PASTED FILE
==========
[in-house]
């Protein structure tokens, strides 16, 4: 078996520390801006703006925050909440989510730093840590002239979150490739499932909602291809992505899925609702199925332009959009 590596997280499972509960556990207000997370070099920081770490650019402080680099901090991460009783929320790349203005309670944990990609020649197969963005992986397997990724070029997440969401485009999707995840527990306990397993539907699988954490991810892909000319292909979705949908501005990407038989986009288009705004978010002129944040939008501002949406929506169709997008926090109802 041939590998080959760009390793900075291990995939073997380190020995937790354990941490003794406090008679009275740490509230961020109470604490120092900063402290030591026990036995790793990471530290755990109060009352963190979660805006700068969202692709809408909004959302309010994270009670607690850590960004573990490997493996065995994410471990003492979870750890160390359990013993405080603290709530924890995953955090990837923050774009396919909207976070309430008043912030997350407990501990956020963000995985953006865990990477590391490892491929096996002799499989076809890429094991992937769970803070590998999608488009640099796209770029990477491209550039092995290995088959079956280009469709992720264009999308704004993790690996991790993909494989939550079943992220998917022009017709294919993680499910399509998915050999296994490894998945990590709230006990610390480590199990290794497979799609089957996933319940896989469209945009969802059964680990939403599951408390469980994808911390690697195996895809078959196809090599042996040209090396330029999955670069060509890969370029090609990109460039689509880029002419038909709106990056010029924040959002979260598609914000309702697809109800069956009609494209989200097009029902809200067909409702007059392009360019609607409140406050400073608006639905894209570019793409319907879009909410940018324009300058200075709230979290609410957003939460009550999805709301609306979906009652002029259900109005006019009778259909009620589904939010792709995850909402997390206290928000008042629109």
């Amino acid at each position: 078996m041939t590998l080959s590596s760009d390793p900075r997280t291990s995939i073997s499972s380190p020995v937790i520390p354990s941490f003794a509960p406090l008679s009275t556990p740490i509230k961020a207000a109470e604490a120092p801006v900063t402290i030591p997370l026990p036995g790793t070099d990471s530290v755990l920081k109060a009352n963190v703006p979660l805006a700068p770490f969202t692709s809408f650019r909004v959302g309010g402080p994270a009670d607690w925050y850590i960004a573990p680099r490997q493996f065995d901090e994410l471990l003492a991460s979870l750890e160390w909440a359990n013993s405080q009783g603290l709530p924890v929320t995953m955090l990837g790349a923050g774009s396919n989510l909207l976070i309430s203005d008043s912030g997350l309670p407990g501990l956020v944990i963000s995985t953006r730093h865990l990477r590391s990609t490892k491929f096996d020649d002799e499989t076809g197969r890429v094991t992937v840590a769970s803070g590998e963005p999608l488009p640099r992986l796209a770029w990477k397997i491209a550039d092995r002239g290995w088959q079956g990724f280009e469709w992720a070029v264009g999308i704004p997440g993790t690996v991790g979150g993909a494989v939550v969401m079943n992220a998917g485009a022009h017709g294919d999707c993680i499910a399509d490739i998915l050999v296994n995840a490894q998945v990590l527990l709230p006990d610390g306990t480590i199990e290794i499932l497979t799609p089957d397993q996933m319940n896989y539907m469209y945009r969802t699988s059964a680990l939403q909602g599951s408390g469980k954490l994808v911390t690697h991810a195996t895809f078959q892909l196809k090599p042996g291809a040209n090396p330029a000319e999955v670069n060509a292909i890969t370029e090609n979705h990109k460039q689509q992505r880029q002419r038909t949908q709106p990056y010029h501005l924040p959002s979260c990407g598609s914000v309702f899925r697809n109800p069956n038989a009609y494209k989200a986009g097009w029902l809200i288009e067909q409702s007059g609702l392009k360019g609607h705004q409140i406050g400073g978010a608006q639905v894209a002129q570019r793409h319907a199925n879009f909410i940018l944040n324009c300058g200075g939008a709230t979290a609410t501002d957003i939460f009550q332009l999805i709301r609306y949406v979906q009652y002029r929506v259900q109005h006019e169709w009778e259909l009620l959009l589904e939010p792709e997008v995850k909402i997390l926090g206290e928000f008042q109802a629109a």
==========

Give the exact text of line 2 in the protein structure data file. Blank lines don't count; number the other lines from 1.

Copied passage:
């Protein structure tokens, strides 16, 4: 078996520390801006703006925050909440989510730093840590002239979150490739499932909602291809992505899925609702199925332009959009 590596997280499972509960556990207000997370070099920081770490650019402080680099901090991460009783929320790349203005309670944990990609020649197969963005992986397997990724070029997440969401485009999707995840527990306990397993539907699988954490991810892909000319292909979705949908501005990407038989986009288009705004978010002129944040939008501002949406929506169709997008926090109802 041939590998080959760009390793900075291990995939073997380190020995937790354990941490003794406090008679009275740490509230961020109470604490120092900063402290030591026990036995790793990471530290755990109060009352963190979660805006700068969202692709809408909004959302309010994270009670607690850590960004573990490997493996065995994410471990003492979870750890160390359990013993405080603290709530924890995953955090990837923050774009396919909207976070309430008043912030997350407990501990956020963000995985953006865990990477590391490892491929096996002799499989076809890429094991992937769970803070590998999608488009640099796209770029990477491209550039092995290995088959079956280009469709992720264009999308704004993790690996991790993909494989939550079943992220998917022009017709294919993680499910399509998915050999296994490894998945990590709230006990610390480590199990290794497979799609089957996933319940896989469209945009969802059964680990939403599951408390469980994808911390690697195996895809078959196809090599042996040209090396330029999955670069060509890969370029090609990109460039689509880029002419038909709106990056010029924040959002979260598609914000309702697809109800069956009609494209989200097009029902809200067909409702007059392009360019609607409140406050400073608006639905894209570019793409319907879009909410940018324009300058200075709230979290609410957003939460009550999805709301609306979906009652002029259900109005006019009778259909009620589904939010792709995850909402997390206290928000008042629109």